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dab over acrylic paint, let dry and lift the freezer paper – and voila you have the reverse print of the one before

It is so much fun to incorporate this technique with the actual paper you traced as you can see here- it ties the design together by repeating the pattern:

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And last but not least I throw in a video about a technique that I have shown long time ago – so for those of you who want to get even a bit more adventureous – you can do this too

SCREEN PRINTING

Materials and tools you’ll need:
• A surface to work on–cardboard or canvas
• Paint brush
• An embroidery hoop (You can get this at most craft supply stores, but you might also
get a cheap one at one of the kid’s toy stores.)
• Acrylic paint
• A gel medium or fluid mask gel
• Sheer curtain material, such as a tulle or old silk pieces,
• An image, either a print-out or hand drawn

here is the video, which is a bit goofy and was for a competition in 2008 – so I changed a bit….not in the goofiness though- LOL:


I hope this gives you some ideas on how to incorporate some easy Silk Printing in your art work – I would love to see your projects if you try one of these techniques

Have a wonderful day

nat

Nat

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Comments (5)

  • Kim S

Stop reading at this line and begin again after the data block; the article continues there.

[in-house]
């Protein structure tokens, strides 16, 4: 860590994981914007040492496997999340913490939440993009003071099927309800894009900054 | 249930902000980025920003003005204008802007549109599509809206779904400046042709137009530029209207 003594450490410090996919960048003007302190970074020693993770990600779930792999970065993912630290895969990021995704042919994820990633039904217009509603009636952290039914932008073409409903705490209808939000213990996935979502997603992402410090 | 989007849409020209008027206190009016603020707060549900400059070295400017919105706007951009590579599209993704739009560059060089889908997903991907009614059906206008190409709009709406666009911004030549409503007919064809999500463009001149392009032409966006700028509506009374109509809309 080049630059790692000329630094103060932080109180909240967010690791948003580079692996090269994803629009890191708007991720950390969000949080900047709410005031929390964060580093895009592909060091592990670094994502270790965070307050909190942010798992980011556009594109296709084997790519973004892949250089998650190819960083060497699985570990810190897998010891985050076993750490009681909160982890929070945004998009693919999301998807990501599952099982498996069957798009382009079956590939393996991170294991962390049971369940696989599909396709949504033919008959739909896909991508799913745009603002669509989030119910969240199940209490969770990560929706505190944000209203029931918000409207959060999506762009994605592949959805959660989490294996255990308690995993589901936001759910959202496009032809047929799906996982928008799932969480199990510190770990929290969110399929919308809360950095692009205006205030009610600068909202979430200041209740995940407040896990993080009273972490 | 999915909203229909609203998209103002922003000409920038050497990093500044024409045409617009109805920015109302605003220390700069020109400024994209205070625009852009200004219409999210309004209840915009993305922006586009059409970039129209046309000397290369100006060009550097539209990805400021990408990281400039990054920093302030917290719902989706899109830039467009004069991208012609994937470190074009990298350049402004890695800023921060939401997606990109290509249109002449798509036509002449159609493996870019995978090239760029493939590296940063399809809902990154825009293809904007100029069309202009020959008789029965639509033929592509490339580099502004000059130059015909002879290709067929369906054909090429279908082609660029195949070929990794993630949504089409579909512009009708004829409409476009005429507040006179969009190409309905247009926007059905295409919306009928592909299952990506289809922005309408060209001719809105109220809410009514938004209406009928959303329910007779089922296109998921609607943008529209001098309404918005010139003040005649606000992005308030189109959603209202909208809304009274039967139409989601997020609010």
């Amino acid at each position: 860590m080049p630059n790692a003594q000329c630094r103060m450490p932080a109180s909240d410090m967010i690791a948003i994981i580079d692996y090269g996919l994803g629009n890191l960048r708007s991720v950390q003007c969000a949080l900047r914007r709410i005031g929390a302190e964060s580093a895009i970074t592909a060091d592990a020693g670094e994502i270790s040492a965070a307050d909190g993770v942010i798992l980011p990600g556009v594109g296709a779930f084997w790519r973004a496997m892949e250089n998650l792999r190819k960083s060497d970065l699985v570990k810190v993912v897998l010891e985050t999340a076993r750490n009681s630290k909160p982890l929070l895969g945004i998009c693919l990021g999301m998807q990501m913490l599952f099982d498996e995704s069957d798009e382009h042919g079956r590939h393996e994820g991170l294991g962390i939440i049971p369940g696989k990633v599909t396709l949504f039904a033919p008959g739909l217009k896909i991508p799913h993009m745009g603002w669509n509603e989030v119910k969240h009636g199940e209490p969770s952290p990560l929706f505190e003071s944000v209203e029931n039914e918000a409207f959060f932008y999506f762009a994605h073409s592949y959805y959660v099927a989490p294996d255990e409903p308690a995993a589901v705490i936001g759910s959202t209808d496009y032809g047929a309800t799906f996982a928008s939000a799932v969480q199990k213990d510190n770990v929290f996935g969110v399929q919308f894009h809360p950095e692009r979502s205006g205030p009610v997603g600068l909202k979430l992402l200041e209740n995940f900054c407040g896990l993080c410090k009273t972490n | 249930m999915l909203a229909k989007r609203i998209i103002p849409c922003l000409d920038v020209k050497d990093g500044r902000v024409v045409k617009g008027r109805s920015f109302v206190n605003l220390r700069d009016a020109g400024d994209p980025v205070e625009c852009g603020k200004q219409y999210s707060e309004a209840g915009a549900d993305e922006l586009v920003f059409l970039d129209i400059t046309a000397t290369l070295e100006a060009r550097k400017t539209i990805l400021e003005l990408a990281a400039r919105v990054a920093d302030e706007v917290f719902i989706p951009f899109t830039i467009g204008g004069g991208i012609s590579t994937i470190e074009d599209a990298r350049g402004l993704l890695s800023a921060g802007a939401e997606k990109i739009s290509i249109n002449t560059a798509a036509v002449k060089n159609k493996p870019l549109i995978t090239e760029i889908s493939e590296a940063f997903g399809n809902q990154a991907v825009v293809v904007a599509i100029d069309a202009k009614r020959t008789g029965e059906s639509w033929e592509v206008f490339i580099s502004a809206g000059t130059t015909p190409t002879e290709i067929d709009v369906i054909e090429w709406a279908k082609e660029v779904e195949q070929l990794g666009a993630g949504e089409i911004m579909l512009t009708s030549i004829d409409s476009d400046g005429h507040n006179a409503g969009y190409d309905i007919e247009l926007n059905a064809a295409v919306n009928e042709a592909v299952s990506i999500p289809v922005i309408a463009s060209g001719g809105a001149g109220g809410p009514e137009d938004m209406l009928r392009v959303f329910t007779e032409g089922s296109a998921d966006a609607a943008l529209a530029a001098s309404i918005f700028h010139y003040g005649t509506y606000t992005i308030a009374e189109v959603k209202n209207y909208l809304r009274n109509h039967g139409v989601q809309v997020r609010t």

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    I remember the Bambi one – loved it then as much as I love it now. The other two examples a re fabulous too!

    Reply

  • Isabel LopezDel RinconTroussel

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    Hi Nat!

    Awesome ideas… although, for technique #2 freezer paper is required… I don’t know if it’s easy to find in Germany… in Spain (and I’m guessing in most european countries too) not so much! I’m a quilter (freezer paper is largely used in quilting), and have friends in the US, where those rolls are so inexpensive (here, when you can find the paper, in a quilting store, of course, it’s usually sold by the sheet or by the meter and is quite pricey), but I’ve learned from Spanish friends that you can substitute freezer paper for the paper that covers the printer/copy paper stacks: the inside would be the “tacky” side you iron face down. I’m not sure I’m being very clear here, but I just wanted to share this idea for those of us who don’t have access to freezer paper (if they have access to a computer, they probably also own a printer and the paper used in it, or even work in an office where those papers are just thrown away – and where paper stacks are used much faster that at home!)

    Thanks for sharing those techniques with us… I think I’ll try them this week

    Isabel

    Reply

  • Cynthia Lloréns

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    Wow!!!!!!!!!!!!Those are stunning yechniques I just love to learn news technique!!!!
    I love the way you mix so different styles.
    Thanks so muvh for sharing.You inspired a lot.
    Kisses and huges from Brazil
    Cynthia

    Reply

  • Jenny Petricek

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    Hi Nathalie! I’m so happy to be back to visit your site, after several months of easing into full-time work again; I haven’t had the time I used to, to check out the great sites belonging to my blogging buddies.:-(

    At any rate, thanks so much for sharing these great techniques! I’ve started exoerimenting with masking lately (when I actually have the time to create art), and your freezer paper process is one I definitely need to add to my repertoire!

    Reply

  • Joan Gilmore

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    Wonderful techniques, Nat! Love what you’re doing!

    Reply